5,715

    Default Re: Post your pic on how you heat your drum of honey!

    Quote Originally Posted by Riskybizz View Post
    Jim

    I guess I just assumed that a large scale honey producer such as yourself would have a "heat room" to run barrels and buckets in to liquefy honey. But you use band heaters? Hmmmm
    Ha, ha. Actually I pack less than 10 drums a year, mostly for land owners and a few locals. I got out of the retail honey marketing business a looooong time ago and don't miss it all.
    "People will generally accept facts as truth only if the facts agree with what they already believe."- Andy Rooney

  16. #16
    Join Date
    Dec 2008
    Location
    Menomonee Falls, Wis.
    Posts
    3,364

    Default Re: Post your pic on how you heat your drum of honey!

    Being a commercial beekeeper AND honey packer can be quite the challenge. The skill sets are way different.

    All of the above methods are adequate for liquefying a few barrels of honey. If you wish to do 20 drums a day, much different equipment is needed.

    Crazy Roland

  17. #17
    Join Date
    Jan 2015
    Location
    Nevada City, CA
    Posts
    3

    Default Re: Post your pic on how you heat your drum of honey!

    I'm in same situation, have drum of granulated honey in a garag, which I can heat up to 80 or so. I have the 1200 W brisk-heat band heater. I've had it on a pretty low heat for 24 hours with almost no affect.
    Have you noticed that this thing 'cycles' on and off over about 60 seconds. At this low setting it goes from about 100 deg F to 145 deg F. I.e. it is either full on or off, and it just cycles to keep an average temperature.
    What temperatures do you think are needed to liquify the honey without scorching?
    Thanks,
    Brion

  18. #18
    Join Date
    Dec 2008
    Location
    Menomonee Falls, Wis.
    Posts
    3,364

    Default Re: Post your pic on how you heat your drum of honey!

    That question does not have an easy answer. Six months at 98.6 deg F. might do more damage than thirty seconds at 150 deg F.
    It is the area under the curve that does the damage.


    Generally, a band heater on a drum is not a delicate method, it takes too long for the heat to get from the outside of the drum to the center. This burns the outside before the center is liquid.

    The best solution is to remove the honey as it becomes liquid, to prevent further warming and damage.

    Crazy Roland

  19. #19
    Join Date
    Jan 2015
    Location
    Nevada City, CA
    Posts
    3

    Default Re: Post your pic on how you heat your drum of honey!

    Quote Originally Posted by Roland View Post
    That question does not have an easy answer. Six months at 98.6 deg F. might do more damage than thirty seconds at 150 deg F.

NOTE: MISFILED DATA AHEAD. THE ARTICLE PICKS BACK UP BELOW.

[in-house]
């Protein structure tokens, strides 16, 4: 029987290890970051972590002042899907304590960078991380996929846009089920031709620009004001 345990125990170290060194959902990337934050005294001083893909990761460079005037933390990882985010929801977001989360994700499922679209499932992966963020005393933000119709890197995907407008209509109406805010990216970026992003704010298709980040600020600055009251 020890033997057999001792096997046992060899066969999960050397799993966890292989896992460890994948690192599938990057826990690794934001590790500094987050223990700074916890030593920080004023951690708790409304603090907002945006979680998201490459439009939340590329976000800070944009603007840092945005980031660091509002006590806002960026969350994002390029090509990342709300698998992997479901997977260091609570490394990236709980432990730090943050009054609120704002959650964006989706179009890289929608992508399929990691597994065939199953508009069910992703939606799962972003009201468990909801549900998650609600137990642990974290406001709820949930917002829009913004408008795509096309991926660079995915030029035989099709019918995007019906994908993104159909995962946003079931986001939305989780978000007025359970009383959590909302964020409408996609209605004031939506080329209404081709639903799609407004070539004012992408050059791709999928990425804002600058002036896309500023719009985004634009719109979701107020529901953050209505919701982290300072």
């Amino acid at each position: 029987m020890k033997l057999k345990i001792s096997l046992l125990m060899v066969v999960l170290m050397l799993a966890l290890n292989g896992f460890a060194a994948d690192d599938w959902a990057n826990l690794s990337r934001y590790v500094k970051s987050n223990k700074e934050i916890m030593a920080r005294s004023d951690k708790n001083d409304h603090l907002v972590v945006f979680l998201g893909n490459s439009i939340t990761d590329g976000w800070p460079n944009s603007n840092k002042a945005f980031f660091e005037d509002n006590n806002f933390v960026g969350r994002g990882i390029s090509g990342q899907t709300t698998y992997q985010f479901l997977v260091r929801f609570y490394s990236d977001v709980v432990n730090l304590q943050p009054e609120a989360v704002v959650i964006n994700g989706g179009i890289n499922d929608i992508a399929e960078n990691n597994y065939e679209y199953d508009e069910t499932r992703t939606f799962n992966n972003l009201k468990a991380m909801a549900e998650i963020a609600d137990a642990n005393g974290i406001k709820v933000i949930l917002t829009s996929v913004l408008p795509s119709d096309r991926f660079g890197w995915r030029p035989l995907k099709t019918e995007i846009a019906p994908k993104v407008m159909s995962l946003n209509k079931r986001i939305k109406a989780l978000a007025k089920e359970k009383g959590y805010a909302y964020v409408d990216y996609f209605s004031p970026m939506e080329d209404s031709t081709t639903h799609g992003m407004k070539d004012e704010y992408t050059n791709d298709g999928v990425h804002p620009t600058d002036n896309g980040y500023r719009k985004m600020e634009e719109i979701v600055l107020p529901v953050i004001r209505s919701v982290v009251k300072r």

It is the area under the curve that does the damage.
    Generally, a band heater on a drum is not a delicate method, it takes too long for the heat to get from the outside of the drum to the center. This burns the outside before the center is liquid.
    The best solution is to remove the honey as it becomes liquid, to prevent further warming and damage.
    Crazy Roland
    I appreciate the info very much Roland. I'm realizing that granulated honey in a drum is a real pain! So maybe pump the liquid as soon as possible (even though it might still be a bit 'lumpy') into another drum. I have a bottling tank with water jacket, maybe that is the best way to finish 'de-granulating'?
    Brion

  20. #20
    Join Date
    Dec 2007
    Location
    Annapolis Valley, N.S. Canada
    Posts
    292

    Default Re: Post your pic on how you heat your drum of honey!

    I just went through this yesterday. I had a drum about 1/3 full and decided to try my new brisk band heater on it and then pump it into my bottling tank. I started off real low with the temp settings as I never trust them to start off. I kept an eye on the temps using a candy thermometer and when it hit 110F I started mixing it with a paddle every hour or so. When I thought I had it warm enough I tried pumping it out and the first half did so nicely, but then the pumping slowed down. I realized that I didn't mix it well or long enough as the pump was picking up lots of granulated stuff at the bottom. It was a good learning situation on 1/3 of a barrel and I will use the info when I start on the full ones. Once it's in the bottling tank it can be heated to complete the process. I strained my honey before it even went into the barrels.

Page 1 of 2 12 LastLast

Bookmarks

Posting Permissions

  • You may not post new threads
  • You may not post replies
  • You may not post attachments
  • You may not edit your posts
  •  
Ads